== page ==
Metropolitan News-Enterprise


Tuesday, January 30, 2024


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Conduct Giving Rise to a Cause of Action Doesn’t Instantly Create ‘Dispute’—C.A.

Plaintiff Need Not Arbitrate Sexual Harassment Claim Where Controversy Surfaced After Legislation’s Effective Date


By a MetNews Staff Writer


The Court of Appeal held yesterday that while workplace sexual harassment gives rise to a cause of action upon its occurrence, it does not instantly create a “dispute,” and that alleged misconduct pre-dating enactment of the federal Ending Forced Arbitration of Sexual Assault and Sexual Harassment Act is subject to that act’s bar on enforcement of arbitration clauses where the employee did not press his claim until after the effective date.

Plaintiff Omar Kader on June 25, 2019, signed an agreement under which any dispute with his employer, Southern California Medical Center, Inc., would be resolved through arbitration. The federal legislation became effective on March 3, 2022.

It provides that “no predispute arbitration agreement or predispute joint-action waiver shall be valid or enforceable with respect to a case which is filed under Federal, Tribal, or State law and relates to the sexual assault dispute or the sexual harassment dispute.”

A statutory note to the act says:

“This Act, and the amendments made by this Act, shall apply with respect to any dispute or claim that arises or accrues on or after the date of enactment of this Act.”

Complaint Filed

In May 2022, Kader filed a complaint with the state Department of Fair Employment and Housing, which issued a right-to-sue notice later that month. The employer sought to compel arbitration, arguing that the alleged harassment began prior to the effective date of the act.

Justice Carl H. Moor of this district’s Div. Five authored the opinion which affirms Los Angeles Superior Court Judge Daniel Murphy’s denial of a motion to compel. Moor said:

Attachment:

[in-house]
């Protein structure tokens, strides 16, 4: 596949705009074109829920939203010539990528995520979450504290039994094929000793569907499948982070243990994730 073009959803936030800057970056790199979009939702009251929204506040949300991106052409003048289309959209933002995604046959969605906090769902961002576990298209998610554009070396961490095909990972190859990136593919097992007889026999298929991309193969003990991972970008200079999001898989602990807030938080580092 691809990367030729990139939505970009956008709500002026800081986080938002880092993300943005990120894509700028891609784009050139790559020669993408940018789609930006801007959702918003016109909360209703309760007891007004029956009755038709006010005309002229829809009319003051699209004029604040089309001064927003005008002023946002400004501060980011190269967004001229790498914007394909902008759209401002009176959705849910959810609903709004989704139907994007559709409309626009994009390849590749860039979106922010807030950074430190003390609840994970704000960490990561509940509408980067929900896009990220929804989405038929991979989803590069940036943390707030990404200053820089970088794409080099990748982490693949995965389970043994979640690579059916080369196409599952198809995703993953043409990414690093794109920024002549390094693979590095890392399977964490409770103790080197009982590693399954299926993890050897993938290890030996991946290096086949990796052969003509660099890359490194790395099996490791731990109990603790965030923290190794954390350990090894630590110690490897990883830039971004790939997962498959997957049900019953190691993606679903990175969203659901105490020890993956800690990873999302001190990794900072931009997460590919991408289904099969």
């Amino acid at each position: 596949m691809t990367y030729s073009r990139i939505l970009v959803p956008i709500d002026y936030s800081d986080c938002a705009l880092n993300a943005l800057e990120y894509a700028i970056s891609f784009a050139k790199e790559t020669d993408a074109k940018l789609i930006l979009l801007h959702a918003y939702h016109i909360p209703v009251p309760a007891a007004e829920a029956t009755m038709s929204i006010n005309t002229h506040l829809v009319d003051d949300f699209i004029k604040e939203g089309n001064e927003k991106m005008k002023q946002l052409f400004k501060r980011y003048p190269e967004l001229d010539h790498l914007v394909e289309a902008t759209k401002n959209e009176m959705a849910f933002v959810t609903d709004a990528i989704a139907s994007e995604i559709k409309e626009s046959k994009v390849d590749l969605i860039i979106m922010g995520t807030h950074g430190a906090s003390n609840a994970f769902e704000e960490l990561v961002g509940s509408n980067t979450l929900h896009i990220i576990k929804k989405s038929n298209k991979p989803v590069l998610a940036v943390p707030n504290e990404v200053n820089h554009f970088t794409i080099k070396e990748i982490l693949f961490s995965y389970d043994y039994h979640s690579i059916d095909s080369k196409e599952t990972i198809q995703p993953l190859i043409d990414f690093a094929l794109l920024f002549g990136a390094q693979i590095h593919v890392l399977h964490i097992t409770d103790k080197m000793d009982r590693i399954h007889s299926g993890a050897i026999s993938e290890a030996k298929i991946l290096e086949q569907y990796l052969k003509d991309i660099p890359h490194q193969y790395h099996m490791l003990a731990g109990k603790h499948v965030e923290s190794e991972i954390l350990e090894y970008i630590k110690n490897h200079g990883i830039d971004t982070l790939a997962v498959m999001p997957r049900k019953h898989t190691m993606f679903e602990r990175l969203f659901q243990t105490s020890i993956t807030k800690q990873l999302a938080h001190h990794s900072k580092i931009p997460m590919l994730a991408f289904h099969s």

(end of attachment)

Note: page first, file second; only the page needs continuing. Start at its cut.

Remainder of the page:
“We conclude the date that a dispute has arisen for purposes of the Act is a fact-specific inquiry in each case, but a dispute does not arise solely from the alleged sexual conduct. A dispute arises when one party asserts a right, claim, or demand, and the other side expresses disagreement or takes an adversarial posture….Until there is a conflict or disagreement, there is nothing to resolve in litigation.”

He pointed out:

There is no evidence of a disagreement or controversy in this case until after the date of the arbitration agreement and the effective date of the Act, when the employee filed charges with the Department of Fair Employment and Housing…in May 2022. Therefore, the predispute arbitration agreement is invalid, and the order denying the motion to compel arbitration is affirmed.”

District Court Decision

The employer relied upon a June 27, 2023 decision of the U.S. District Court for the Western District of Pennsylvania in Barnes v. Festival Fun Parks, LLC for the proposition that a “dispute” arises contemporaneously with the misconduct. Moor wrote:

“The Barnes court acknowledged that the terms ‘dispute’ and ‘claim’ have distinct meanings as used by Congress, but then conflated the terms in that court’s analysis.”

He declared:

“Unlike a claim…, a dispute does not arise simply because the plaintiff suffers an injury; it additionally requires a disagreement or controversy.”

The case is Kader v. Southern California Medical Center, Inc., B326830.

Michael E. Williams, Dylan C. Bonfigli and Marie M. Hayrapetian of the downtown Los Angeles firm of Quinn Emanuel Urquhart & Sullivan represented the employer and Vincent Miller and Nick Sage of the Encino Law Offices of Vincent Miller acted for Kader.


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